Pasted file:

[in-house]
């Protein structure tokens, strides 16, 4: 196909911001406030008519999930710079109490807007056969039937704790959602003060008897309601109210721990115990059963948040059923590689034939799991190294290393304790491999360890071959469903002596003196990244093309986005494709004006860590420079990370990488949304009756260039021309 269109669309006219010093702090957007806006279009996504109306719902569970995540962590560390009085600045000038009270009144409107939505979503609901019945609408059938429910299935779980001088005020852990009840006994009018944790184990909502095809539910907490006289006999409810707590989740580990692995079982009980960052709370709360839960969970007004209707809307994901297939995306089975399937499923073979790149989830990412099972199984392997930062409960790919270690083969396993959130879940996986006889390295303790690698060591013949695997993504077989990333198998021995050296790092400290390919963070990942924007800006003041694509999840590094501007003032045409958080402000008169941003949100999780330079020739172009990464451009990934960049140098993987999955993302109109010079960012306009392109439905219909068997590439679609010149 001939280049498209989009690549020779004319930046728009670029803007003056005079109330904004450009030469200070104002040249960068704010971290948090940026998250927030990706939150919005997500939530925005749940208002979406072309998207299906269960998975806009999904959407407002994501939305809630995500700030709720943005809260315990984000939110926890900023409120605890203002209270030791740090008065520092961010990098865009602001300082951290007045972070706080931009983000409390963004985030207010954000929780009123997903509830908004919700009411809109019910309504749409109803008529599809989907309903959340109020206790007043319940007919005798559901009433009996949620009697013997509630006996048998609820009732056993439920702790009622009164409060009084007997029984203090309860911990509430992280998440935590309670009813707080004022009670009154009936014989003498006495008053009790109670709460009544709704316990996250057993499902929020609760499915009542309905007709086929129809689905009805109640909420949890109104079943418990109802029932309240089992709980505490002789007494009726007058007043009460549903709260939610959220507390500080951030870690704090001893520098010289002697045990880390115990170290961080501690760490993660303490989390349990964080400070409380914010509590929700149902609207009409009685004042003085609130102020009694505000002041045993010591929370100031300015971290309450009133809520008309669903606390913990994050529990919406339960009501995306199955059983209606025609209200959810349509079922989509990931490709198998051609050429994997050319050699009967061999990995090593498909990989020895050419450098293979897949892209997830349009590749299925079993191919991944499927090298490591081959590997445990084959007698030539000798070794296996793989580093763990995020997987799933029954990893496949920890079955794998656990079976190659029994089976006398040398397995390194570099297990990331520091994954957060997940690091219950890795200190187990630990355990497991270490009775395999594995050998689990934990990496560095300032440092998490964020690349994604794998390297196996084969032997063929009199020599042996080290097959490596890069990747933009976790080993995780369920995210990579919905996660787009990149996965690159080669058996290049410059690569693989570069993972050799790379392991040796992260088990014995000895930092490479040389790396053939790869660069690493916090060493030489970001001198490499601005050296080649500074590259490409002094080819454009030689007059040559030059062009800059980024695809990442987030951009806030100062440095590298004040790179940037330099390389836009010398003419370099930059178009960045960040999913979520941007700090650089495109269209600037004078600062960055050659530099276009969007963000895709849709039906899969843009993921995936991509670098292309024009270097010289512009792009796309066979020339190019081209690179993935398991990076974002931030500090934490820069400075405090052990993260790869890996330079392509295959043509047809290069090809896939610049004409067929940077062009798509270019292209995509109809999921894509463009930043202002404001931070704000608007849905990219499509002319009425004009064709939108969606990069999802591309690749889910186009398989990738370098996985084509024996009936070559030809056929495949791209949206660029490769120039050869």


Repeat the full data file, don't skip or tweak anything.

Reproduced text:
[in-house]
């Protein structure tokens, strides 16, 4: 196909911001406030008519999930710079109490807007056969039937704790959602003060008897309601109210721990115990059963948040059923590689034939799991190294290393304790491999360890071959469903002596003196990244093309986005494709004006860590420079990370990488949304009756260039021309 269109669309006219010093702090957007806006279009996504109306719902569970995540962590560390009085600045000038009270009144409107939505979503609901019945609408059938429910299935779980001088005020852990009840006994009018944790184990909502095809539910907490006289006999409810707590989740580990692995079982009980960052709370709360839960969970007004209707809307994901297939995306089975399937499923073979790149989830990412099972199984392997930062409960790919270690083969396993959130879940996986006889390295303790690698060591013949695997993504077989990333198998021995050296790092400290390919963070990942924007800006003041694509999840590094501007003032045409958080402000008169941003949100999780330079020739172009990464451009990934960049140098993987999955993302109109010079960012306009392109439905219909068997590439679609010149 001939280049498209989009690549020779004319930046728009670029803007003056005079109330904004450009030469200070104002040249960068704010971290948090940026998250927030990706939150919005997500939530925005749940208002979406072309998207299906269960998975806009999904959407407002994501939305809630995500700030709720943005809260315990984000939110926890900023409120605890203002209270030791740090008065520092961010990098865009602001300082951290007045972070706080931009983000409390963004985030207010954000929780009123997903509830908004919700009411809109019910309504749409109803008529599809989907309903959340109020206790007043319940007919005798559901009433009996949620009697013997509630006996048998609820009732056993439920702790009622009164409060009084007997029984203090309860911990509430992280998440935590309670009813707080004022009670009154009936014989003498006495008053009790109670709460009544709704316990996250057993499902929020609760499915009542309905007709086929129809689905009805109640909420949890109104079943418990109802029932309240089992709980505490002789007494009726007058007043009460549903709260939610959220507390500080951030870690704090001893520098010289002697045990880390115990170290961080501690760490993660303490989390349990964080400070409380914010509590929700149902609207009409009685004042003085609130102020009694505000002041045993010591929370100031300015971290309450009133809520008309669903606390913990994050529990919406339960009501995306199955059983209606025609209200959810349509079922989509990931490709198998051609050429994997050319050699009967061999990995090593498909990989020895050419450098293979897949892209997830349009590749299925079993191919991944499927090298490591081959590997445990084959007698030539000798070794296996793989580093763990995020997987799933029954990893496949920890079955794998656990079976190659029994089976006398040398397995390194570099297990990331520091994954957060997940690091219950890795200190187990630990355990497991270490009775395999594995050998689990934990990496560095300032440092998490964020690349994604794998390297196996084969032997063929009199020599042996080290097959490596890069990747933009976790080993995780369920995210990579919905996660787009990149996965690159080669058996290049410059690569693989570069993972050799790379392991040796992260088990014995000895930092490479040389790396053939790869660069690493916090060493030489970001001198490499601005050296080649500074590259490409002094080819454009030689007059040559030059062009800059980024695809990442987030951009806030100062440095590298004040790179940037330099390389836009010398003419370099930059178009960045960040999913979520941007700090650089495109269209600037004078600062960055050659530099276009969007963000895709849709039906899969843009993921995936991509670098292309024009270097010289512009792009796309066979020339190019081209690179993935398991990076974002931030500090934490820069400075405090052990993260790869890996330079392509295959043509047809290069090809896939610049004409067929940077062009798509270019292209995509109809999921894509463009930043202002404001931070704000608007849905990219499509002319009425004009064709939108969606990069999802591309690749889910186009398989990738370098996985084509024996009936070559030809056929495949791209949206660029490769120039050869």